Tips & Tricks for Dealing with Reluctant Readers
While many children love to read, there are plenty of other kids who either dislike it or absolutely hate it. This makes it really tricky for parents who know that their kids are required to read for a certain amount of time each night as part of their homework. Reading is an important part of life, beginning in school and extending all the way into the business and working world. If your child is a reluctant reader, the best way to encourage them to at least start to like it is to try some different ways (aka “tricks”) to get them started. Finding just the right way for your child to begin could start a lifetime of loving to read.
Get literacy materials with topics that interest your child. They will be more inclined to want to read something if they actually like the topic. If your child likes to cook, find some cookbooks with recipes in them that you could make together. If they like sports, pick up some copies of Sports Illustrated magazine or any other that they would love. As long as the topic is one that your child would enjoy, it doesn’t matter what it is.
Be creative with ways they can read aloud. One way your child might be less reluctant is to have them read to a pet. Studies have shown that when people with severe speech impediments read to animals, their stutters are much less pronounced. Reading to a pet can be very motivational and therapeutic for a child.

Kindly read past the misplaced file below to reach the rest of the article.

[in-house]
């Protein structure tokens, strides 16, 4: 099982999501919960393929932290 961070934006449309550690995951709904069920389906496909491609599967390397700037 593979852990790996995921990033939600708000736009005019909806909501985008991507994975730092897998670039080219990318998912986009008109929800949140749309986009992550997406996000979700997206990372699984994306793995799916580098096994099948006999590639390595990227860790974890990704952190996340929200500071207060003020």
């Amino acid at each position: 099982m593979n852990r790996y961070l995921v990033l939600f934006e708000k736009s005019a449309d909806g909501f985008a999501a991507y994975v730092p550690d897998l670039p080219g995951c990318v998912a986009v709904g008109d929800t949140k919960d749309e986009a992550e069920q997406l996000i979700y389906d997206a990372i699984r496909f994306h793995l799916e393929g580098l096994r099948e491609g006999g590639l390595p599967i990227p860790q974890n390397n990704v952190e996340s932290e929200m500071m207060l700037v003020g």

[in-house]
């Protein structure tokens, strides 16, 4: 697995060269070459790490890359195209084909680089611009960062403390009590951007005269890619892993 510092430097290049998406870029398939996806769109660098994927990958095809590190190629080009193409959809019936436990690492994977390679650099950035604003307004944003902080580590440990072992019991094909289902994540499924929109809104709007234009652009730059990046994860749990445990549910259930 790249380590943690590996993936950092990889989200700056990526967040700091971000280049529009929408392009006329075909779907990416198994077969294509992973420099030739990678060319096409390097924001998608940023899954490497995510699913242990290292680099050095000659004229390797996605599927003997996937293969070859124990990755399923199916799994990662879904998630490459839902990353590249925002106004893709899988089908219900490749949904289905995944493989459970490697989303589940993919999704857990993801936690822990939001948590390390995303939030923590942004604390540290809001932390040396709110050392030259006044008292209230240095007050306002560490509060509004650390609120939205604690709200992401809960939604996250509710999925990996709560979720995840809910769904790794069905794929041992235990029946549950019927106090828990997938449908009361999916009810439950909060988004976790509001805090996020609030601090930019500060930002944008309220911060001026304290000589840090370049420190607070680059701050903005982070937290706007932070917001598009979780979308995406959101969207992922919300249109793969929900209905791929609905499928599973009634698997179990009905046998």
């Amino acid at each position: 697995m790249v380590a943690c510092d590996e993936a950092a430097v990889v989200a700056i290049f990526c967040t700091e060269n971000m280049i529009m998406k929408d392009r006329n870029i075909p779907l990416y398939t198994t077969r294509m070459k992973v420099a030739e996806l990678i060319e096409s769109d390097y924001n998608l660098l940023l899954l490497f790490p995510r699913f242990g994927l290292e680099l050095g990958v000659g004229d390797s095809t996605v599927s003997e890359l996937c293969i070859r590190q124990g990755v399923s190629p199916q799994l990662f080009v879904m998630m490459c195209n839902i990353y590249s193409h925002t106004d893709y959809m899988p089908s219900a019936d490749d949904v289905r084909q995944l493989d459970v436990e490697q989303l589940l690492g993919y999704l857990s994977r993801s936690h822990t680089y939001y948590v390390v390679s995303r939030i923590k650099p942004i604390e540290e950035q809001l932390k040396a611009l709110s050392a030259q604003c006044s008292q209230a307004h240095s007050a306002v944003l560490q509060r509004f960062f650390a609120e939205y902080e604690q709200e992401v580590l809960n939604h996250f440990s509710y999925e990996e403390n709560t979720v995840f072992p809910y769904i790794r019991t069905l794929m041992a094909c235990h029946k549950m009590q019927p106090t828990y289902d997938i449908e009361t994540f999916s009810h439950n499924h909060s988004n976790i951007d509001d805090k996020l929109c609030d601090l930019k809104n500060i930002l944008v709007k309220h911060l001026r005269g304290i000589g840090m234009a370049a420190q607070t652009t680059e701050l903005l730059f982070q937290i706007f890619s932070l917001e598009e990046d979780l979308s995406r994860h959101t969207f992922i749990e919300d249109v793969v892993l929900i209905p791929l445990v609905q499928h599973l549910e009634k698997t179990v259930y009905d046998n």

Surround them with various types of literature. Your kids will still be reading, even if it is something as simple as the back of the cereal box each morning. There are no rules that children MUST read an actual book or novel. Other “non-book” ideas are newspaper comics, street signs, the directions for their new toy, and Google or Wikipedia results on a topic that interests them, such as dinosaurs or astronauts. Additionally, try checking out some books on tape/CD from the library. Having a story read to them on the CD while following along in the book is another way for you to provide a different way for them to read. It might also help you to avoid some of the conflicts that you might face when trying to get your child to read.
Make a cozy spot. Offering a bean bag chair or another place that makes you want to curl up and read a book might be just the incentive you need to get your kids motivated. Curl up and read with or to your kids also. The special time you make to read to your kids might be what they are craving. Time with you is precious, so take advantage of this quality time.
Ease up a little bit. Don’t give up, but find a balance so that you don’t have to have a fight each afternoon when it comes time for homework reading. By having lots of choices available and around the house, as well as other options that your kids know are offered, you will slowly start to see them come around.
Meet The Bella Behind the Blog: Kristen Farley is a mother of three and a domestic goddess. She is a former teacher who enjoys spending lots of time with her kids, healthy eating, volunteering at school, and mommy blogging for the masses.